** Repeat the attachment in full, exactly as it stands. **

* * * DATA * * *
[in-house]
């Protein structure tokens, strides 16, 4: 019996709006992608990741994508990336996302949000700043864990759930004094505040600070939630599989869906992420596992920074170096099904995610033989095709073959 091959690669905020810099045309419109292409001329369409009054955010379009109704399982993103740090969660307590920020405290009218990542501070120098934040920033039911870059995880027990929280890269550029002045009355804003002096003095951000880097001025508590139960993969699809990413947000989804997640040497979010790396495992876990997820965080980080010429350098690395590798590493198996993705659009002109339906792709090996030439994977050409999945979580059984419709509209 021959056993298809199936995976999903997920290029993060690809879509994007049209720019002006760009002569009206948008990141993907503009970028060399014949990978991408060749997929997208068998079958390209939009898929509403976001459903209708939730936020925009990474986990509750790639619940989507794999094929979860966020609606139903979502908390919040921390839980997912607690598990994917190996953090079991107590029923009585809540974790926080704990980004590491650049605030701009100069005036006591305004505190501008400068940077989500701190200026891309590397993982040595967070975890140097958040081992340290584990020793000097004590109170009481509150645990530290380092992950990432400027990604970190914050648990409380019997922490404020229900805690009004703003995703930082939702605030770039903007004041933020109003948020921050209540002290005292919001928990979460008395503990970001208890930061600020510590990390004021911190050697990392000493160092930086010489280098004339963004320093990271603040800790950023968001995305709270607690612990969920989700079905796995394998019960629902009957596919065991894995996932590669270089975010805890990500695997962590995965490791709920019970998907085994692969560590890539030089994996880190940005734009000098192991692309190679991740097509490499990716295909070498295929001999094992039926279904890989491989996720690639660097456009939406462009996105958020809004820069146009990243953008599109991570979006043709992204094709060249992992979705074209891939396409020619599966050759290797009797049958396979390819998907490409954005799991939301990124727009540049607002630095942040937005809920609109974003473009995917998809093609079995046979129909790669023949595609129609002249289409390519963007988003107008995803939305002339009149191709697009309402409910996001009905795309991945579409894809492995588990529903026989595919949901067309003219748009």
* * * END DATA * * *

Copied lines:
[in-house]
């Protein structure tokens, strides 16, 4: 019996709006992608990741994508990336996302949000700043864990759930004094505040600070939630599989869906992420596992920074170096099904995610033989095709073959 091959690669905020810099045309419109292409001329369409009054955010379009109704399982993103740090969660307590920020405290009218990542501070120098934040920033039911870059995880027990929280890269550029002045009355804003002096003095951000880097001025508590139960993969699809990413947000989804997640040497979010790396495992876990997820965080980080010429350098690395590798590493198996993705659009002109339906792709090996030439994977050409999945979580059984419709509209 021959056993298809199936995976999903997920290029993060690809879509994007049209720019002006760009002569009206948008990141993907503009970028060399014949990978991408060749997929997208068998079958390209939009898929509403976001459903209708939730936020925009990474986990509750790639619940989507794999094929979860966020609606139903979502908390919040921390839980997912607690598990994917190996953090079991107590029923009585809540974790926080704990980004590491650049605030701009100069005036006591305004505190501008400068940077989500701190200026891309590397993982040595967070975890140097958040081992340290584990020793000097004590109170009481509150645990530290380092992950990432400027990604970190914050648990409380019997922490404020229900805690009004703003995703930082939702605030770039903007004041933020109003948020921050209540002290005292919001928990979460008395503990970001208890930061600020510590990390004021911190050697990392000493160092930086010489280098004339963004320093990271603040800790950023968001995305709270607690612990969920989700079905796995394998019960629902009957596919065991894995996932590669270089975010805890990500695997962590995965490791709920019970998907085994692969560590890539030089994996880190940005734009000098192991692309190679991740097509490499990716295909070498295929001999094992039926279904890989491989996720690639660097456009939406462009996105958020809004820069146009990243953008599109991570979006043709992204094709060249992992979705074209891939396409020619599966050759290797009797049958396979390819998907490409954005799991939301990124727009540049607002630095942040937005809920609109974003473009995917998809093609079995046979129909790669023949595609129609002249289409390519963007988003107008995803939305002339009149191709697009309402409910996001009905795309991945579409894809492995588990529903026989595919949901067309003219748009």